Fear of Dependency

I’m sure you are familiar with this story. Once upon a time, I was very independent. Anxiety was something other people had. I took care of my family and home, shopped, and worked. My social life was busy with a large circle of friends. Shortness of breath was becoming more noticeable, but I was still physically active. It all came crashing down around me with one long hospital stay.

Life changes in an instant

When a person goes from being self-sufficient to complete dependency, it is not only devastating but extremely fearful as well. That was the most difficult for me, living with fear.

Although not as overwhelming as it used to be, it is still part of my life. Fear lingers constantly in the back of my mind. It isn’t just dependency on other people that wreaks havoc with me, but medicine and oxygen as well. I feel like a prisoner, held hostage by, not just my lungs, but also by my worry.

The 'what if' game

Those are 2 words always rolling around in my mind. My biggest "what if" is my husband passing away before me. He is my rock, my caretaker, my chauffeur, and the person that isn’t afraid to give me a push (or shove) when needed. Then I feel guilty for thinking such a thing. I feel like I am being selfish. What a crazy merry-go-round we can put ourselves on.

There are numerous other "what ifs" as well. As I write this, a storm is expected here in Massachusetts overnight. There will be high winds and rain. Many times this will cause power outages and my generator is broken.

This causes concern for oxygen and how long will a power outage last. When I go out, there is the "what if" I can’t find a restroom scenario. I have had anxiety about my oxygen tank not working, my mobility scooter breaking down, or needing to ask a stranger for help if I can not breathe. Dependency creates many vulnerabilities.

Finding solutions

Living with the anxiety and fear I created for myself had to change. As I get stronger, I have become more independent within my own home. I do as much as I can without asking for help.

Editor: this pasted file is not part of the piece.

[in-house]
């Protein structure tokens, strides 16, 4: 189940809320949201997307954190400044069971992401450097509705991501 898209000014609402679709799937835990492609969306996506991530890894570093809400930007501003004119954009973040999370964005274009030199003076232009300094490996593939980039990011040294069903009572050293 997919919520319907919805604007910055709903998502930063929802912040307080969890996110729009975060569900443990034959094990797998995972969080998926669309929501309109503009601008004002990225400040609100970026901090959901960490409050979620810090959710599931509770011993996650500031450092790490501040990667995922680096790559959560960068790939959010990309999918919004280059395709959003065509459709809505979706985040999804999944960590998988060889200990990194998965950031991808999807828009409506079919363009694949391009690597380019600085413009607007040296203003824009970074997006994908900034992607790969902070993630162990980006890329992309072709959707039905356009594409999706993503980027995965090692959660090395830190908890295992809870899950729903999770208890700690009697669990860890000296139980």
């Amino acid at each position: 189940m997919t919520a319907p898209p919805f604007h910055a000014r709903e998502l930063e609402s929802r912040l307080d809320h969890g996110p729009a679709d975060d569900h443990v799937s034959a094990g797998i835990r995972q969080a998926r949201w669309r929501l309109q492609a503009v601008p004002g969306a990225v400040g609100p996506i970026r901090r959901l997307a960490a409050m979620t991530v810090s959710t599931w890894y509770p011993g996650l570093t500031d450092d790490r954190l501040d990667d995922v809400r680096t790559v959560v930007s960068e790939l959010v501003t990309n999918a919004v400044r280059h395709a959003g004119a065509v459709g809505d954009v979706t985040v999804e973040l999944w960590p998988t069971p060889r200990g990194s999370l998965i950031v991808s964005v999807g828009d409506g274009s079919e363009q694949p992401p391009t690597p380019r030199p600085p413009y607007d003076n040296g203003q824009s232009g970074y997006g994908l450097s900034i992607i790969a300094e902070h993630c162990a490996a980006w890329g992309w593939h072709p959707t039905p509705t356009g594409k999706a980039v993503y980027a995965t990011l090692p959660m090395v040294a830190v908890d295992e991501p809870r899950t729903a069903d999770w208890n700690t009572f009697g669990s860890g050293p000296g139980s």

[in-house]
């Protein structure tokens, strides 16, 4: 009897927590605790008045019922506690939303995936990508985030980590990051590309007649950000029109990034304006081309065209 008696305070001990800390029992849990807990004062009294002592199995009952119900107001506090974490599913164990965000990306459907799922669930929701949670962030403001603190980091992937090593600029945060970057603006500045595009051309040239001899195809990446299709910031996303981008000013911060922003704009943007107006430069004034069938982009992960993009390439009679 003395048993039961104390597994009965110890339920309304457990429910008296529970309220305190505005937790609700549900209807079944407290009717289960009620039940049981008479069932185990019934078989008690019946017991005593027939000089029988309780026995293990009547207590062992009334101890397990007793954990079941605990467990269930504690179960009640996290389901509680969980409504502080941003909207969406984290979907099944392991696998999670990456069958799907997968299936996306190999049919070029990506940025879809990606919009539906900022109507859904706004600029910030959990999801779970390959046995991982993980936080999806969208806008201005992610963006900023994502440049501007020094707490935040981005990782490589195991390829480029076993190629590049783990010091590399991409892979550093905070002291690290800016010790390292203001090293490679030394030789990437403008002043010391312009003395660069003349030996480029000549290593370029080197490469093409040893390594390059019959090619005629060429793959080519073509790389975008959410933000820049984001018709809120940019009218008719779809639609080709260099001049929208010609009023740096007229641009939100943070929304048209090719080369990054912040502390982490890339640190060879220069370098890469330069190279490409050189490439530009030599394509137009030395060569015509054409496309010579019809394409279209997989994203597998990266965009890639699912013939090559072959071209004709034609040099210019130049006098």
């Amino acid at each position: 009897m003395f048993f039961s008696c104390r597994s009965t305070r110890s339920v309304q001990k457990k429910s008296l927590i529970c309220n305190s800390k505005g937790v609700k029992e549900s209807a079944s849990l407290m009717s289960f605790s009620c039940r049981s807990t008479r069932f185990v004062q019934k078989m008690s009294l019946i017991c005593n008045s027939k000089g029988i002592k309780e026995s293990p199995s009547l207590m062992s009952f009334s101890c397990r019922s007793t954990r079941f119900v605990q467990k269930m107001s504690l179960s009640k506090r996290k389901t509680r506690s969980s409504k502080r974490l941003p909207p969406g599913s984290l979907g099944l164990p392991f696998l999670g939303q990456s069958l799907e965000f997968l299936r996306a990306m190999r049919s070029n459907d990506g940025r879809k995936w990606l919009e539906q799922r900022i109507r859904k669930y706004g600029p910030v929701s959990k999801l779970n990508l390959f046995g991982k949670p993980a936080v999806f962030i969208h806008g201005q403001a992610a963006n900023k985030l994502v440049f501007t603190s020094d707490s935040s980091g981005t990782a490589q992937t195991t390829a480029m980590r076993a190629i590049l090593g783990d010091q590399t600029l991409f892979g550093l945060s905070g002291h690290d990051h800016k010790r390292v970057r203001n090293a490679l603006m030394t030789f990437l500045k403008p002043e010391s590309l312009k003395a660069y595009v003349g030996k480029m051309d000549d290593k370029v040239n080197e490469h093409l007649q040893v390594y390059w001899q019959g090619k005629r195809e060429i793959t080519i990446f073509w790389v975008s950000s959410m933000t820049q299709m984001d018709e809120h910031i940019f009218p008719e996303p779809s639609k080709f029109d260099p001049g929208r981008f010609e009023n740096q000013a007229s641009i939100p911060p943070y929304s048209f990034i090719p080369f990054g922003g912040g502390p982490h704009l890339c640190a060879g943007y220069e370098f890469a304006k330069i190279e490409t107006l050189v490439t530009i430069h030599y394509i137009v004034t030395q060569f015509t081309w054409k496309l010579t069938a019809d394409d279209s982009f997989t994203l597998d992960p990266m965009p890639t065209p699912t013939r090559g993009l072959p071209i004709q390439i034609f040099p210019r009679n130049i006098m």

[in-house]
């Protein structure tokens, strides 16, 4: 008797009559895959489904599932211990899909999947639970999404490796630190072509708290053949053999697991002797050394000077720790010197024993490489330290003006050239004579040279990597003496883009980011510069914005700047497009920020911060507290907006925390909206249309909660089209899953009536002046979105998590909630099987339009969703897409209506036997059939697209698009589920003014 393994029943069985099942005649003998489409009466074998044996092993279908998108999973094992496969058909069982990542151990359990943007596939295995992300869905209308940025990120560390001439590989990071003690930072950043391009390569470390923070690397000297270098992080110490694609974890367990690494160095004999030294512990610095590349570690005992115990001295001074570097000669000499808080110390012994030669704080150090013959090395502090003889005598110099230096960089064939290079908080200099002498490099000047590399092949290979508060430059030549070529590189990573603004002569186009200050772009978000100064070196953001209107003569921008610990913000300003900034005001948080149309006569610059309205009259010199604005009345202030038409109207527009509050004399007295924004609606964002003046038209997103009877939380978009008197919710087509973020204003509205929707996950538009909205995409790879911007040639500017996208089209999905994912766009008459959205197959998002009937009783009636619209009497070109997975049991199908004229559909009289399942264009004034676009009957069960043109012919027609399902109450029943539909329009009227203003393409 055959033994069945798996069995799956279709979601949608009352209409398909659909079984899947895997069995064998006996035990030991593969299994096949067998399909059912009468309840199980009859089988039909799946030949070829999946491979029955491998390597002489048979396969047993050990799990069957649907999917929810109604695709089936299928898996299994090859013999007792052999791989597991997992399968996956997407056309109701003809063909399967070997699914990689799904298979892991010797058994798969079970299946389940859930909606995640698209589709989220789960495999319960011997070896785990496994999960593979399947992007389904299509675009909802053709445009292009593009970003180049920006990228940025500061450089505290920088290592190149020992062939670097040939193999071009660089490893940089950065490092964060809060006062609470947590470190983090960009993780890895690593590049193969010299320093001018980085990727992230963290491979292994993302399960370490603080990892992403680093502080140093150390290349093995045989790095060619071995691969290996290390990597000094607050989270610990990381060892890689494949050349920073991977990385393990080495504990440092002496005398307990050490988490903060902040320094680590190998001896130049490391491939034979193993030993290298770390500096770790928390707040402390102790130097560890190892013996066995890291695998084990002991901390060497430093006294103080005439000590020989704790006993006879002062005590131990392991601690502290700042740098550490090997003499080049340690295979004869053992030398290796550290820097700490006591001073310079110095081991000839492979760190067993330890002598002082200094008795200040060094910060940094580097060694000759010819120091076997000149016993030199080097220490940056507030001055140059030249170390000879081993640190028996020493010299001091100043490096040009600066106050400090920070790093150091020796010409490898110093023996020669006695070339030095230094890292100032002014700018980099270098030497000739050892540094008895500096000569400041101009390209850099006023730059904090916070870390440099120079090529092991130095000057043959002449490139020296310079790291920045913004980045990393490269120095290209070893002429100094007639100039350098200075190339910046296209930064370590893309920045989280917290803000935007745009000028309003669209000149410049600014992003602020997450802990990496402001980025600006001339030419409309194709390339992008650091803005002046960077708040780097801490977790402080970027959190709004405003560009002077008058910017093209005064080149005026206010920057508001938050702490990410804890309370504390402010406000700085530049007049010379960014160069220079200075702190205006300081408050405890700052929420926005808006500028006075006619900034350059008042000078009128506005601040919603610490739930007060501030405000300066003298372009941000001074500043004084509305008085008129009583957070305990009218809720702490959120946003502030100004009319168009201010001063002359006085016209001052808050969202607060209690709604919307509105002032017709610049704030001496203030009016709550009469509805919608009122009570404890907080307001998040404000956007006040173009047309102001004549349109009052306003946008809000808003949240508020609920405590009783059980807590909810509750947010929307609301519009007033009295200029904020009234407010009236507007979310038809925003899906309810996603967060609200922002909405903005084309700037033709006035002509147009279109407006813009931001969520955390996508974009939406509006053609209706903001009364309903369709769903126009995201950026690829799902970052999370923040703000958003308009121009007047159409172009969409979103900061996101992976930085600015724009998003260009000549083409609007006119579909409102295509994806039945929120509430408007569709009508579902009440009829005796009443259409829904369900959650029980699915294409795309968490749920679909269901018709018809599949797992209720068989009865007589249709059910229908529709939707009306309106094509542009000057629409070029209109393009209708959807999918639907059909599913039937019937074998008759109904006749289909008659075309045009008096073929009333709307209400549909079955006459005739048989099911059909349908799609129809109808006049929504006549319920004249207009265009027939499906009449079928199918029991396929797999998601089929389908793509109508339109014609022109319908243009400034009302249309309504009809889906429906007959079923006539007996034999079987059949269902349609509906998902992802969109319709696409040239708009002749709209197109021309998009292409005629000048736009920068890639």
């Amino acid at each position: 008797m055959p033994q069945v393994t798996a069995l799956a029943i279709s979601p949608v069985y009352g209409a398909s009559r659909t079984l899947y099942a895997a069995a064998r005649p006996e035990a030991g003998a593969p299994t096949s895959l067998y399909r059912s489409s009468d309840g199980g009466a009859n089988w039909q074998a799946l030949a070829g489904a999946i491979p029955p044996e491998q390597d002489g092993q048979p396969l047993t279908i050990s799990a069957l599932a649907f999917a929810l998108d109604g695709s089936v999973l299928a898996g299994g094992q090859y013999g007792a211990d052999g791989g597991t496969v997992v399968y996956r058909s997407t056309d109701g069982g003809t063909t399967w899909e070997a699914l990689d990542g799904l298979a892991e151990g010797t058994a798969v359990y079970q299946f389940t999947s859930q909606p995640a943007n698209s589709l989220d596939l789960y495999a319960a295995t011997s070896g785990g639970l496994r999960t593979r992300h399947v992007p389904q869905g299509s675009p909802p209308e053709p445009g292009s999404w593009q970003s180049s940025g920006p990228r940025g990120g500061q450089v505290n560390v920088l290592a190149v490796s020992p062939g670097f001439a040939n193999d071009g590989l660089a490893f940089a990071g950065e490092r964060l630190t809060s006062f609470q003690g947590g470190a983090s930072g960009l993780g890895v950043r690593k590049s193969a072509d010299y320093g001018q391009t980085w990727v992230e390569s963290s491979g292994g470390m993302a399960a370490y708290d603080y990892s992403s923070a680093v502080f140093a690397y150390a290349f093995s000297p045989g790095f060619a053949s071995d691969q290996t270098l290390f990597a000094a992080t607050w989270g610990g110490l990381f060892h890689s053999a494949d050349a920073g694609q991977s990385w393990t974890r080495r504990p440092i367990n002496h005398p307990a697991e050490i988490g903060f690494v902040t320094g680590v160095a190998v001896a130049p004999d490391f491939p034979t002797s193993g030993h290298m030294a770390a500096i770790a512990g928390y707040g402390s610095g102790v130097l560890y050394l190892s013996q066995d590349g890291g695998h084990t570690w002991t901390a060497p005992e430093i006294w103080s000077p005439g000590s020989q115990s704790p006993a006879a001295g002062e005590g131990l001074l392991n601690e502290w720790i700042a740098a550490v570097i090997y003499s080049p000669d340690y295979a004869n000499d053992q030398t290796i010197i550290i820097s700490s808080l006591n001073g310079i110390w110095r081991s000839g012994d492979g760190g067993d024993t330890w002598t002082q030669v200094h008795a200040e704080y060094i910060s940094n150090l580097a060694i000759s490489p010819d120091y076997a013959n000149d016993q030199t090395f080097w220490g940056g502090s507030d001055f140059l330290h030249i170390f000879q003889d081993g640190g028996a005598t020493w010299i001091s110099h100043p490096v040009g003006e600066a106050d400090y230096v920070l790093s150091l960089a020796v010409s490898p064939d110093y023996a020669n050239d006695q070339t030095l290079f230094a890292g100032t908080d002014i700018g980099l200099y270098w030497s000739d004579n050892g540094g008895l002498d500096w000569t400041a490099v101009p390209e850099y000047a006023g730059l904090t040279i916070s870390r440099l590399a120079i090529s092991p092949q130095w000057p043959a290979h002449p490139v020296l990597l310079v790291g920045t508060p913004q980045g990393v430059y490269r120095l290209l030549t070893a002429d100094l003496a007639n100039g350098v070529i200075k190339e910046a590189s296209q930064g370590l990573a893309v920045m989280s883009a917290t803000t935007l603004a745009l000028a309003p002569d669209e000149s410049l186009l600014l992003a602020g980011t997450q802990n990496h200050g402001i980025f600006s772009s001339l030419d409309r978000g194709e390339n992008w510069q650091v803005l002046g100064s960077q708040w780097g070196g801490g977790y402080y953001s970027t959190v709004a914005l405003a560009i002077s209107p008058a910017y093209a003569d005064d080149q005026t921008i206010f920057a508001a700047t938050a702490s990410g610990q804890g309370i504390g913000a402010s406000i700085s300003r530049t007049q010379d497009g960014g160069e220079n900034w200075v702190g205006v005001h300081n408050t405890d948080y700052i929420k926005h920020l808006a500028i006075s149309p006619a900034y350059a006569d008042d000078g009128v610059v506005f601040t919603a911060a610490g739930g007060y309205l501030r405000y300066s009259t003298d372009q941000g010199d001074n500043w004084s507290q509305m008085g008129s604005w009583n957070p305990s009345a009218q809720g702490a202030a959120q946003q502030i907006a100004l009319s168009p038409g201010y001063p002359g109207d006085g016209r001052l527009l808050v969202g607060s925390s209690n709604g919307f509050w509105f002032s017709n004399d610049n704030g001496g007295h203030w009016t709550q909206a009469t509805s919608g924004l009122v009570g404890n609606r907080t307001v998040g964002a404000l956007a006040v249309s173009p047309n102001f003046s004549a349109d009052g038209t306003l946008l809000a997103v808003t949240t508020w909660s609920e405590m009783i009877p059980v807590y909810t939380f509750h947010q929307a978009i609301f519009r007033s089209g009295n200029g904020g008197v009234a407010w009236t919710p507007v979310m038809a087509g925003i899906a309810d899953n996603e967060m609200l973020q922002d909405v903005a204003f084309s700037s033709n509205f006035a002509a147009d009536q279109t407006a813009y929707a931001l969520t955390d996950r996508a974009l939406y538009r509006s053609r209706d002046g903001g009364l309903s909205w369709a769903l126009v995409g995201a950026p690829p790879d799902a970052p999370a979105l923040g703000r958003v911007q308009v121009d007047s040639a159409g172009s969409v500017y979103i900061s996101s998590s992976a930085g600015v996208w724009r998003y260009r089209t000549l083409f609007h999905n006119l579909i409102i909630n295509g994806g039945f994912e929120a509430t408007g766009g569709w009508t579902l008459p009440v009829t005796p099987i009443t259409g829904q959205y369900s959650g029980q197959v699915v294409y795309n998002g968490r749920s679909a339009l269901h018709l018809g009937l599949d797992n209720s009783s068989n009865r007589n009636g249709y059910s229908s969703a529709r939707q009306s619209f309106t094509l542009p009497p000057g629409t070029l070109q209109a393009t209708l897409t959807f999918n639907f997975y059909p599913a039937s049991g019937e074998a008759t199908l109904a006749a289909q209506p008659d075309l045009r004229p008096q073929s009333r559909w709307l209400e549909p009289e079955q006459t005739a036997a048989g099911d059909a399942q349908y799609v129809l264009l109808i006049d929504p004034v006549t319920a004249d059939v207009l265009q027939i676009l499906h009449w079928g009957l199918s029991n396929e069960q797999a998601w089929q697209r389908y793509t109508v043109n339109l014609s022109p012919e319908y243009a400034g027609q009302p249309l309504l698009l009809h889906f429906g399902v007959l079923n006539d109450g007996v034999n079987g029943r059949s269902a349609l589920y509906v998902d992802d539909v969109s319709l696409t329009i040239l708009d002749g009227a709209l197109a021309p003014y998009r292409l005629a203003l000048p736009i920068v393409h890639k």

It built my self-confidence back up. Finding new ways to complete chores is important. If I stumble, I don’t beat myself up. Try again, or find another solution. Not everything works out the first time.

Online shopping has given me back control as well. My husband is an impatient shopper because he doesn’t like it. It made me anxious if he came home with the wrong product. I don’t want to criticize him because he is doing what has always been my job. Now I know I can shop for groceries, household products, pretty much anything I need, and have it delivered.

I am taking baby steps to work on other fears. If we go out shopping, I wander off by myself. My husband is in the store somewhere, but not with me. He has dropped me off and come back in an hour.

I don’t like to shower without him at home. Many times he will go out in the yard to work or go buy a coffee just around the corner. These little changes are slowly helping me gain independence. It has taken a few years to get this far. I am sure I will continue to be a work in progress for a long time.

Let’s talk about it

Has COPD created fears within your life? How have you dealt with them? Are you dependent on a caretaker? Are you able to work towards being more independent? I love reading your comments and ideas. Let’s share stories!

Editor's Note: We are heartbroken to share that Carol passed away in February of 2022. Carol's storytelling and advocacy will be deeply missed, but her legacy lives on through her articles and in all the people she inspired.

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This article represents the opinions, thoughts, and experiences of the author; none of this content has been paid for by any advertiser. The COPD.net team does not recommend or endorse any products or treatments discussed herein. Learn more about how we maintain editorial integrity here.

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